By Steven Sandberg
GRANTS PASS, Ore. — A warning from the sheriff: law enforcement in Josephine County is about to change.
Cuts are already being made to the sheriff’s office after a public safety levy fails in Tuesday’s election. Dozens of deputies and other employees have lost their jobs, and the sheriff says it’s only the beginning.
The proposed levy would have increased property taxes to 1.99 per thousand dollars of assessed value to help pay for public safety. Voters turned it down and now the sheriff says the levy’s failure means his office will have to respond to crimes with whatever little they have left.
It’s a day Josephine County Sheriff Gil Gilbertson would like to forget. The Josephine county sheriff was forced to spend his Wednesday telling 70 of his deputies and employees they no longer had a job.
“It’s pretty devastating,” says Sheriff Gilbertson. “The phone calls have been happening all night long, and families in tears, of course, losing their support.”
He said he tried to warn voters about what would happen if a public safety levy was voted down.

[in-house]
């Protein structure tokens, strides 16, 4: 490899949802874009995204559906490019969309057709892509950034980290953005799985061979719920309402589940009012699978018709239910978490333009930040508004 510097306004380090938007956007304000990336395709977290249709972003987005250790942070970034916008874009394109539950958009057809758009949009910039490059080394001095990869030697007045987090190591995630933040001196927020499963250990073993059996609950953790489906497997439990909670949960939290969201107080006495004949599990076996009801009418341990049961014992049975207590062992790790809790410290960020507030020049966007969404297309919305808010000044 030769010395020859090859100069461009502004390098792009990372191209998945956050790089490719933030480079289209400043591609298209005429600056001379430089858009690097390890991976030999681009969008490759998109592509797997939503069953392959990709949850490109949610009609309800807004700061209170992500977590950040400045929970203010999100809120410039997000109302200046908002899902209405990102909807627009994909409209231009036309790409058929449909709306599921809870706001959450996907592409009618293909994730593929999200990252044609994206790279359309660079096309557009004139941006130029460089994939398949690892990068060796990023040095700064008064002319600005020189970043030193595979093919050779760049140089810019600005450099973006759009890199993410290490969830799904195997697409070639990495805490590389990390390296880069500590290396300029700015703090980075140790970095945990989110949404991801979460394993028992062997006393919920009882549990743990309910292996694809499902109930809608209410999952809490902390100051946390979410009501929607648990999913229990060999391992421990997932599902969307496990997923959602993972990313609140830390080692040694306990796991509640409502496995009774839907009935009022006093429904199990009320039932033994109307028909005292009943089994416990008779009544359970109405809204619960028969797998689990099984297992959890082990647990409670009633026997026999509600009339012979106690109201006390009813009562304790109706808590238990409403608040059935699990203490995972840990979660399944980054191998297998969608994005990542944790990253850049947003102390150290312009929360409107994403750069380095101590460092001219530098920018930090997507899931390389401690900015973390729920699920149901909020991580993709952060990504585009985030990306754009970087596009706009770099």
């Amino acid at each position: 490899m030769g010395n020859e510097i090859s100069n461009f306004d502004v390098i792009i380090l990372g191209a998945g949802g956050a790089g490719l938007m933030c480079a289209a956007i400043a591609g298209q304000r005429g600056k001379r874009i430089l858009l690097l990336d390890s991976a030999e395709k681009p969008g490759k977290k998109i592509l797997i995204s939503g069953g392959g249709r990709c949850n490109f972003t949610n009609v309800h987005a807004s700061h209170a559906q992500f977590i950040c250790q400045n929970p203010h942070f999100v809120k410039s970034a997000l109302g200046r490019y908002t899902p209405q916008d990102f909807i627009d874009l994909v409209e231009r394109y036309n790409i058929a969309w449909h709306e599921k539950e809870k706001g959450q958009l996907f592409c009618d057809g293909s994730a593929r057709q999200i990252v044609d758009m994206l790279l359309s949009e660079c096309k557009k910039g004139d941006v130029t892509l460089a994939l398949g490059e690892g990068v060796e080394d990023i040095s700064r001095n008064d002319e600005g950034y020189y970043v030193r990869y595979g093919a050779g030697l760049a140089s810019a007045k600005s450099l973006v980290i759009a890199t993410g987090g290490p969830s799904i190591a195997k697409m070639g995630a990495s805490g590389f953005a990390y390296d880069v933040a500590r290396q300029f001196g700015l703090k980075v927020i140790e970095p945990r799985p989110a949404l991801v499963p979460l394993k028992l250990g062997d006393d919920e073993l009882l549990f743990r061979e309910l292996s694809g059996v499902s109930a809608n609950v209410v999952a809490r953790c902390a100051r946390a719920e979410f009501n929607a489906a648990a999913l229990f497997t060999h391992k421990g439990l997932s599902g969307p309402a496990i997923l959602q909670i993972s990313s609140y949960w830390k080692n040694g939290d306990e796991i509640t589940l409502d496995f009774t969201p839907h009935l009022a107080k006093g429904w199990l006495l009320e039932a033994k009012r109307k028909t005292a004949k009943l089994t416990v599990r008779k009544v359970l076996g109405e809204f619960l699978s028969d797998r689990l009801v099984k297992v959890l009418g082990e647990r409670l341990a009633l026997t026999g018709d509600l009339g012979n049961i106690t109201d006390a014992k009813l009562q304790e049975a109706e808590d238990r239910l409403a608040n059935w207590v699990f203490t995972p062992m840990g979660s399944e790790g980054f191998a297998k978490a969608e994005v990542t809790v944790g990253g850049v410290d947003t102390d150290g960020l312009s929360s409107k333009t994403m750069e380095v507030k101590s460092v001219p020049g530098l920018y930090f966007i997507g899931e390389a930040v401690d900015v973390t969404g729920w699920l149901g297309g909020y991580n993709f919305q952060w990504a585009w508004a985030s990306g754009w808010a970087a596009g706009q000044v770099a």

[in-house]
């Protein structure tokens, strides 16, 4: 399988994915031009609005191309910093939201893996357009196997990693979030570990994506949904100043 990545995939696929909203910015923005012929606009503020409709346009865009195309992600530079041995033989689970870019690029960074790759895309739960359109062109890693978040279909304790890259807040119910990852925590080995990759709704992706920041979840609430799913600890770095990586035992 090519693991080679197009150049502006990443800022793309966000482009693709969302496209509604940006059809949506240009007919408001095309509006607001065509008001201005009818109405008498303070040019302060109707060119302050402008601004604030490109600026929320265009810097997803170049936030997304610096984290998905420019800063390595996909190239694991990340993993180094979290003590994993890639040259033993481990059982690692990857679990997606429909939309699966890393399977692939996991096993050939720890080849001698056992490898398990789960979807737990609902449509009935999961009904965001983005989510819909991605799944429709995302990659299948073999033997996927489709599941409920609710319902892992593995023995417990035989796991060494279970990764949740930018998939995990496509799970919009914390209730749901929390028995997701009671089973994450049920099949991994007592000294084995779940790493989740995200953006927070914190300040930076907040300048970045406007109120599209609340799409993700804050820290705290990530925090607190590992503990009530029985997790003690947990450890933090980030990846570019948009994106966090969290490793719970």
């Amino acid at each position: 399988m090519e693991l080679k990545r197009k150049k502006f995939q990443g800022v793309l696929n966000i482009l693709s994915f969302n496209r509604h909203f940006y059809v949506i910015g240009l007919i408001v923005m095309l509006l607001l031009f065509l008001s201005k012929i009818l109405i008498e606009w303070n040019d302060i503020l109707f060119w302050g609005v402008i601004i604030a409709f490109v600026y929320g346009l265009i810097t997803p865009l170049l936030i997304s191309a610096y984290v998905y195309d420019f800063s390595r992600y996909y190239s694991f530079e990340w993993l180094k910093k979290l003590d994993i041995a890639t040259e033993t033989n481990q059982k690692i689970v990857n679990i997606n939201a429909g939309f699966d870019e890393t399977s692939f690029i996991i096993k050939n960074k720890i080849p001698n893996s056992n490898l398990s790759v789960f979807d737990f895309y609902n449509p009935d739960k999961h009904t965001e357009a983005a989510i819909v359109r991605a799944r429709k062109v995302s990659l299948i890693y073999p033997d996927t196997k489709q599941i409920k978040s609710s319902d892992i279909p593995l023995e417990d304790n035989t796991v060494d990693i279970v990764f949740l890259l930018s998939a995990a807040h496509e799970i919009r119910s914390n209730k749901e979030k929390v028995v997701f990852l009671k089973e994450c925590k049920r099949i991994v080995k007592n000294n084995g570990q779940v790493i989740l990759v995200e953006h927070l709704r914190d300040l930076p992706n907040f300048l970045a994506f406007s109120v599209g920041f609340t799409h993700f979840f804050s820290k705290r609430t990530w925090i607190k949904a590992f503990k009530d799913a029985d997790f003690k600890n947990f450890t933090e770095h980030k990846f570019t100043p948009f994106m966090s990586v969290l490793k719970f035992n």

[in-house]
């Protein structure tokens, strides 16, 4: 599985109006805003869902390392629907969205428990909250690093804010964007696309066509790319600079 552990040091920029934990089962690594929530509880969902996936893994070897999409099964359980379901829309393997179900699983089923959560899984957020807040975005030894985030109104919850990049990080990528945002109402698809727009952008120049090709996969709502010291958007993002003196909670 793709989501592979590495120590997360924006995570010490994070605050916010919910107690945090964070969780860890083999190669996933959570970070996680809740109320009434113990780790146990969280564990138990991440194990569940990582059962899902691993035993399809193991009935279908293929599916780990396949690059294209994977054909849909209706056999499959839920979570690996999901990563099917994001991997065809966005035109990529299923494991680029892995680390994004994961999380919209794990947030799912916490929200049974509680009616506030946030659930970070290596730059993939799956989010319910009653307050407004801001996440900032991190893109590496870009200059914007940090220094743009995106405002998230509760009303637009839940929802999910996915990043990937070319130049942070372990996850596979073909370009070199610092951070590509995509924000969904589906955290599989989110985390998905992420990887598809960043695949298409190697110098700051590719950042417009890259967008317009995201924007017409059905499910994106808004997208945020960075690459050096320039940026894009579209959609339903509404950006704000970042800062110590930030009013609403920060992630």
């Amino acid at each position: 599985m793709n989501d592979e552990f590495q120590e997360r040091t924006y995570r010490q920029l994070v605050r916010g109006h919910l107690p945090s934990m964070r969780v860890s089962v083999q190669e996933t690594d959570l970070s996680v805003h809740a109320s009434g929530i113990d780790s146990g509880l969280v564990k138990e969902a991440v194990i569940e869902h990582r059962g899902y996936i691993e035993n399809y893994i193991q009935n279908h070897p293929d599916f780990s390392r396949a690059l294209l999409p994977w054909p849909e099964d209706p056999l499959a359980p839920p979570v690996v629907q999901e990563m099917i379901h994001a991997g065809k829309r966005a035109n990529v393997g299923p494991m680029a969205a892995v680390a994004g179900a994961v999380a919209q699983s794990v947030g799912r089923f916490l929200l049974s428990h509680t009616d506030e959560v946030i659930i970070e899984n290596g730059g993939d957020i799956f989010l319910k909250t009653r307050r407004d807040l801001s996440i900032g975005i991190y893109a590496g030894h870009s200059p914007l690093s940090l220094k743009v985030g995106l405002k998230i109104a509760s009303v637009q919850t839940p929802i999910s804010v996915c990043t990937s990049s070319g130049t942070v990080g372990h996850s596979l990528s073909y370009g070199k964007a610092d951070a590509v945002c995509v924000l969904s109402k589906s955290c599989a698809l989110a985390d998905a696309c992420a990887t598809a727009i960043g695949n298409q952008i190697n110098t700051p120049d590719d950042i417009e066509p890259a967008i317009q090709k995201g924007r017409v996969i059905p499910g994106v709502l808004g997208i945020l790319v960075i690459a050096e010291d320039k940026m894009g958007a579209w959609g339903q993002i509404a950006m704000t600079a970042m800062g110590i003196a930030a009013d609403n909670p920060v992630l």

“Whether they don’t believe us, whether they thought we were blowing smoke to squeeze more money out of them, that wasn’t the case at all,” Sheriff Gilbertson states.
57% of Josephine County voters voted down the public safety tax on Tuesday. As a result, only 28 people will be left at the sheriff’s office. Sheriff Gilbertson will be the only person on patrol, a little more than a dozen employees will be at the jail and three contract deputies scattered are across the county; Gilbertson says everything else will be gone.
“Records? No one. Evidence? No one. Detectives? No one.”
The district attorney’s office will also lay off prosecutors. Juvenile justice is closing its detention center, and letting go of 20 employees and some citizens are already arming themselves. One man wanted his identity hidden, because he’s getting a gun to be ready for law enforcement cutbacks.
“I need to be prepared to defend myself, and defend my family and my property,” he says.
Without funding, those cutbacks could end up cutting the entire sheriff’s office.
“This year, we’re going to be severely crippled,” Sheriff Gilbertson says. “Next year, we’re going to close our doors.”
Josephine county homeowners currently have one of the lowest tax rates in Oregon, they only pay 58 cents per thousand dollars of assessed value. The sheriff’s office says it is working on a system to report property crimes or car accidents on its website, but Sheriff’s Gilbertson says the small staff means there’s small chance of a follow up investigation.